'Spin doctors' — official spokespeople and PR officers — increasingly play a more active role in the interactions between reporters and public figures. Sometimes, they will even sit in on an interview or provide an advance list of topics that must not be raised.
Dennis Barker, a former reporter with the U.K.-based Guardian newspaper, received the following insights about spin-doctors from a British government spokesman (who, not surprisingly, preferred to remain anonymous).
The excuses they give you may be true. But they are still excuses, and you are still entitled to challenge them. “If you cannot tell me, who can?” is a useful question here. Very often, the authority you are questioning may be under orders from above, and may not have been given certain information. In other words, when they stonewall or defend, they are only doing their job. That is the spokesperson's problem, not yours. Governments cannot allow themselves to be criticised even when they are at fault, except in very exceptional circumstances. Give the spokesperson a chance to put a positive message alongside the negative one and he or she may be more open.
Reporters are concerned with issues that civil society thinks should be important. If they are not significant to the government, that is a legitimate concern. Ask: “Why can't you discuss this?” or “Why is the government not more worried about this?” A reporter’s priorities may not be the government’s priorities. Government may have “larger concerns.” What makes spokespeople most uncomfortable is being asked about specifics.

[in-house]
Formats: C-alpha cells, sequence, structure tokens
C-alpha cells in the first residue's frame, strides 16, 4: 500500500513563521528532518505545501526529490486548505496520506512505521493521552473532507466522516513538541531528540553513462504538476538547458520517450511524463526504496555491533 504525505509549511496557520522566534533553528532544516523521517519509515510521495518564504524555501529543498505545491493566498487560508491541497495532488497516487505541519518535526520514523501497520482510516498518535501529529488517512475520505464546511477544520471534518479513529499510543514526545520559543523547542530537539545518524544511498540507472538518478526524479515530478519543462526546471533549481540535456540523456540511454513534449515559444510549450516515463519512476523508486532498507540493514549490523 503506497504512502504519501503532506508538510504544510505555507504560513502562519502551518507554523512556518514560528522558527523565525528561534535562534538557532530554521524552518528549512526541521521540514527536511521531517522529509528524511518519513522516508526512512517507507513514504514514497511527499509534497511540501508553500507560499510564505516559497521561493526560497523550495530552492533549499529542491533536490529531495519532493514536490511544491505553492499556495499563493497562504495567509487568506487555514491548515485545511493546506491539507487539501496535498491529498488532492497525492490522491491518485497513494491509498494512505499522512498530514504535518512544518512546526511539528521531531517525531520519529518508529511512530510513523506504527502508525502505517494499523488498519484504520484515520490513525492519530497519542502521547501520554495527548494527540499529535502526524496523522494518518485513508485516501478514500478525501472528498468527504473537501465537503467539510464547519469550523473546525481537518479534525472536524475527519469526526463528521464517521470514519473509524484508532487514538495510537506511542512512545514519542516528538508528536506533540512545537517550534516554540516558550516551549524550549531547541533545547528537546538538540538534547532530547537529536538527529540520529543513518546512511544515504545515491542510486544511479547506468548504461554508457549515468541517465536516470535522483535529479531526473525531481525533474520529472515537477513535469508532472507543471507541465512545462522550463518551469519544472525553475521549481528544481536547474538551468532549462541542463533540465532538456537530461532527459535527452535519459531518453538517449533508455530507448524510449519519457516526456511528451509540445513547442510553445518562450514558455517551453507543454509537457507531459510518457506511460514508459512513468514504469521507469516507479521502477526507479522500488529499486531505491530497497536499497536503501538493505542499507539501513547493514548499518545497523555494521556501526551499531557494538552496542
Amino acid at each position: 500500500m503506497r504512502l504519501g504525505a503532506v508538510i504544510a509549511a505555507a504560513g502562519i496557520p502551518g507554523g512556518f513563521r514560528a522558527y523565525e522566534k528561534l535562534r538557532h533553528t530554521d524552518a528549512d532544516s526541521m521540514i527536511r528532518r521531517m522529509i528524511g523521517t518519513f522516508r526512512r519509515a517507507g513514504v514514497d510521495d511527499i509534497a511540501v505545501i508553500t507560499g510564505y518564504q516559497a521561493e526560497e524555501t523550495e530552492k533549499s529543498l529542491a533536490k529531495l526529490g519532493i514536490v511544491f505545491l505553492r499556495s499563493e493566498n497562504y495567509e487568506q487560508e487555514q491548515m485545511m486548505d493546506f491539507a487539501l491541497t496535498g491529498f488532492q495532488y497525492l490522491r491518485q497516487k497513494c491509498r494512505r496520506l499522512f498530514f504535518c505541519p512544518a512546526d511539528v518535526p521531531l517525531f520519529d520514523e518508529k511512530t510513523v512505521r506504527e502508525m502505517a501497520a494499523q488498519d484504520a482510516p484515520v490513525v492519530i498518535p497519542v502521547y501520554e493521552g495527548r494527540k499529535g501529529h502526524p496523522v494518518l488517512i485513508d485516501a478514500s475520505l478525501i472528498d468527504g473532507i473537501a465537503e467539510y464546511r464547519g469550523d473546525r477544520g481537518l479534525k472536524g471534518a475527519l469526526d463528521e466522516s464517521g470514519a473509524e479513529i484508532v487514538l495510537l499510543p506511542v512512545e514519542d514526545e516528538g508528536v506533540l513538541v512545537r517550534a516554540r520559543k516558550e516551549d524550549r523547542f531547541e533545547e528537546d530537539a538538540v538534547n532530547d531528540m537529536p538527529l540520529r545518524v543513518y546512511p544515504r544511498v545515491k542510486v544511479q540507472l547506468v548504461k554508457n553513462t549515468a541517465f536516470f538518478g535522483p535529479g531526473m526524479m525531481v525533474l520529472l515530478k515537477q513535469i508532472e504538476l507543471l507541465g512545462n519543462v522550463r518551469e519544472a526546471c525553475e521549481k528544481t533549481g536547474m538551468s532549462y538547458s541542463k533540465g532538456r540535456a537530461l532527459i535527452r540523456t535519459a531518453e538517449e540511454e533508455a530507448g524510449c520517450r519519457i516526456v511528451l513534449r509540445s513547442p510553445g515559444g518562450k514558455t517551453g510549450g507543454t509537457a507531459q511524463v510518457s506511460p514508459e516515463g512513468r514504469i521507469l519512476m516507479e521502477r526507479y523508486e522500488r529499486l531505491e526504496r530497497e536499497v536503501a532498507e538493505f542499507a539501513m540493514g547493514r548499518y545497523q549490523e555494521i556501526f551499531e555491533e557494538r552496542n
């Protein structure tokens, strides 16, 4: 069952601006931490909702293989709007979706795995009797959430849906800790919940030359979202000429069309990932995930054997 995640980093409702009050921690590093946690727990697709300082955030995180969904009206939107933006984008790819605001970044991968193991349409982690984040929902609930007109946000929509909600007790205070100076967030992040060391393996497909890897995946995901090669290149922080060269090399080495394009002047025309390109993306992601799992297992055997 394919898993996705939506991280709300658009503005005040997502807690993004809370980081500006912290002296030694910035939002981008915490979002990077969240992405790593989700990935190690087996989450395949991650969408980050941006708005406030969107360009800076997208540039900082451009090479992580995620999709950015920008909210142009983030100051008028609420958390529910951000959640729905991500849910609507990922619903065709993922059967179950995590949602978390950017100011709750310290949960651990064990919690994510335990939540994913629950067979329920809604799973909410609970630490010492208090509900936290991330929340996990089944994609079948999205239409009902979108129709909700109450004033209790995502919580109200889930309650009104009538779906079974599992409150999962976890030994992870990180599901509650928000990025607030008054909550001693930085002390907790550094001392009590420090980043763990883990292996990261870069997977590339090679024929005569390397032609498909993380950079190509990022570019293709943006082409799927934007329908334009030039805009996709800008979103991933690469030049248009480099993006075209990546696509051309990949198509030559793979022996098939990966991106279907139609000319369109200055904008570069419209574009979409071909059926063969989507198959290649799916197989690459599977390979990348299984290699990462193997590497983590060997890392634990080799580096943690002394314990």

Aggressive, novice reporters are easier to satisfy than well-informed, experienced and cool-headed journalists. Spokespeople hope that reporters will not follow through and will be satisfied with generalities. The minute they think: There isn't a headline in this, you can see them consciously lowering their level of interest. In other words, an important 'spin' technique is to downplay news to deflect reporters who are looking for sensation. Journalists who focus on simply finding out new information and persevere even if the facts sound boring, may well get a good story.
If you are told your information is incorrect, do not assume it is. Be prepared to say “If I am wrong, I apologise but…” and ask a follow-up question containing facts to back up your assertion. If they return the question, bounce it back. Some spin doctors will deflect your enquiry with a question of their own.For example, if you ask, “Is it true that the Minister is still having an affair?”, you may be returned with,“Why are you journalists so obsessed with this issue?” You can then respond, “Ms Spokesperson, you must know that nobody is interested in the views of journalists. I'm here to ask the questions our readers want answered. And we have been flooded with letters about the Minister's marital status, so...?”
If you feel your question has not been answered, persevere: “I do not fully follow that answer. Would you go through it again?” or “I am not sure you have answered my question fully.” This is a polite way of saying it has not been answered at all. Other suggestions: “Do you prefer not to answer that question?”, “What is stopping you from answering?”, “What might happen if you told me?” or “Who can give me that answer?”
Think of varied ways to approach tough questions: Sometimes the best way to ask for difficult information is simply to ask it. But if you are fencing with a skilled spokesperson, you may find that more subtle approaches sometimes work where the direct question will simply be refused. Here are a few suggestions, warn them, and give them a platform: “Perhaps you have read the reports suggesting... Did you...?”, “I know this is an unpleasant issue, but our readers expect me to raise it…”, “Help me to set the record straight…”, “In parliament, the opposition said you…”, or “Would you like to comment on...?”